The Capitol Record

Senate Republican budget: $1B more for schools, no new taxes

Senate budget writers released a $33.2 billion two-year budget on Wednesday that funnels $1 billion in new money for basic education and increases funding for higher education and early learning without any new taxes.

The proposal put forth by the Senate Majority Coalition assumes $1.2 billion in savings from spending cuts, but does not include the elimination of tax breaks for specific industries or the extension of business and beer taxes — two key elements that funded education in a budget plan released by Gov. Jay Inslee last week.

It is the first budget written by the new majority coalition in the Senate, which is comprised of 23 Republicans and two Democrats. The budget will receive its first hearing today at 3:30 p.m. in front of the Senate Ways and Means Committee. Lead budget writer Sen. Andy Hill (R-Redmond) said he hopes to have it on the Senate floor by the end of the week.

Here is the full budget bill and a breakdown by agency.

The two Democrats who helped Hill craft the budget, Sens. Jim Hargrove (D-Hoquiam) and Sharon Nelson (D-Maury Island) said it was necessary to release a plan to get the negotiations started.

“You have to remember that they are in charge,” Hargrove said. “Our process has been bi-partisan up to now. Whether it’s a bi-partisan budget, we’ll have to see the floor votes.”

The plan calls for $1.5 billion for state’s public school system, with $1 billion going to meet a Supreme Court mandate to meet the constitutional requirement to make education its top priority. It also adds $300 million to the state’s colleges and universities, including a 3 percent cut in tuition.

While the plan does not call for additional taxes, it does count $303 million in savings through Medicaid expansion for low-income adults under federal health care reform and $238 million by shifting funds from the “hospital safety net” fee into the general fund.

The plan also relies on a number of savings initiatives and cuts to government programs. Here’s a look at some of the proposals:

  • $65 million in savings from administrative efficiencies at government agencies using lean management principles.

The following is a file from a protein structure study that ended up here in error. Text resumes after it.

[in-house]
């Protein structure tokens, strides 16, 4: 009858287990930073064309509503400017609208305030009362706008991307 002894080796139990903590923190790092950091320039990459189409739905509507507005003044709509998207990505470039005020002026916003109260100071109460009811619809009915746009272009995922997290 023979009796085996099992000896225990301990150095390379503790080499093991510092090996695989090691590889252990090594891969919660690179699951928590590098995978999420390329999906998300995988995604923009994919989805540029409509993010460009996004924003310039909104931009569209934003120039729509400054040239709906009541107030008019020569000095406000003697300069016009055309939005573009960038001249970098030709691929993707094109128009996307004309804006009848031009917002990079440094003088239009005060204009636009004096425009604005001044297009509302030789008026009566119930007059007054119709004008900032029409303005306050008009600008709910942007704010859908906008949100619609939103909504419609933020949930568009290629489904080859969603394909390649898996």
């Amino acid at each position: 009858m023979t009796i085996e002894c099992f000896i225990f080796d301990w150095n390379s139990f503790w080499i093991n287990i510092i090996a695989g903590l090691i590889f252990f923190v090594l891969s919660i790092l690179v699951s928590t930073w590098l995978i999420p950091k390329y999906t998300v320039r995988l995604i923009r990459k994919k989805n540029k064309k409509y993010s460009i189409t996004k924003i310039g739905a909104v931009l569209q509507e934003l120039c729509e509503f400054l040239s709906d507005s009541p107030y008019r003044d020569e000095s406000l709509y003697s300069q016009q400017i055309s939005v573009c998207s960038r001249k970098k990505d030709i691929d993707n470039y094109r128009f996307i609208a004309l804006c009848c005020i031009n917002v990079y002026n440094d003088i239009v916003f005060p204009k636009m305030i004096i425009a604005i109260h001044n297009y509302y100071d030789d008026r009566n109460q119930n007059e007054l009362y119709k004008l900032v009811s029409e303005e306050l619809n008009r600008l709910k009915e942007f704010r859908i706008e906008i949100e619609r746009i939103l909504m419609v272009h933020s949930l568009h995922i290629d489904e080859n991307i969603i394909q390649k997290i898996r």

• $40.9 million in savings with the elimination a program that provides cash assistance to disabled, blind, or older people who are waiting to be eligible for the Social Security Insurance program.
  • $40 million is savings through a new compliance system that will collect unpaid sales and use tax
  • $10 million in savings from the use of structured settlements and reduced worker compensation charges to the state
  • $4 million in savings from an increase in the license fee for adult family homes

Inslee criticized the plan, calling it “deeply flawed” in a statement:

“This proposal is deeply flawed. It’s the same old game that relies on short-term fixes and budget tricks, and it results in policy choices that would take our state backward. The Senate proposal to address our basic education obligations is funded in large part through cuts to vital services for children, families and vulnerable adults — exactly what I have said we must not do. The proposal released today would cut child care subsidies for low-income families and other families working to get off welfare, and reduce long-term care services for the elderly and people with developmental disabilities. It would make deep cuts to our state prison system, would force us to close state parks and fall far short of my plan for expanding early childhood education opportunities.”

Rep. Ross Hunter (D-Medina), who is leading the budget-writing efforts in the House, called portions of the plan “downright cruel” in his statement on the proposal:

“While it is nice that the Senate Republicans have acknowledged our responsibility to fund the McCleary decision, they have done so with a budget proposal that relies on assumptions that are unconstitutional or unsustainable. The Supreme Court has been pretty cranky about this issue, and this budget will do nothing to improve their mood. In addition to being unsustainable, some of their decisions seem downright cruel. Providing child care subsidies for parents trying to get back into the workforce was part of the deal when we “reinvented welfare” two decades ago. Cutting it now will not only force single moms back onto welfare, it will perpetuate the opportunity gap in our schools for years to come. I am also very concerned with some of the shaky assumptions made in the proposal. There are $157 million in unnamed efficiencies, $40 million in an uncollectable use tax, and $166 million in a school trust transfer that is clearly unconstitutional. We have spent the last five years making our budget more sustainable with actions like reducing our long-term pension obligations and cutting staffing at all levels. A budget built on unconstitutional actions and assumptions that are unlikely to come true moves us away from sustainability.”

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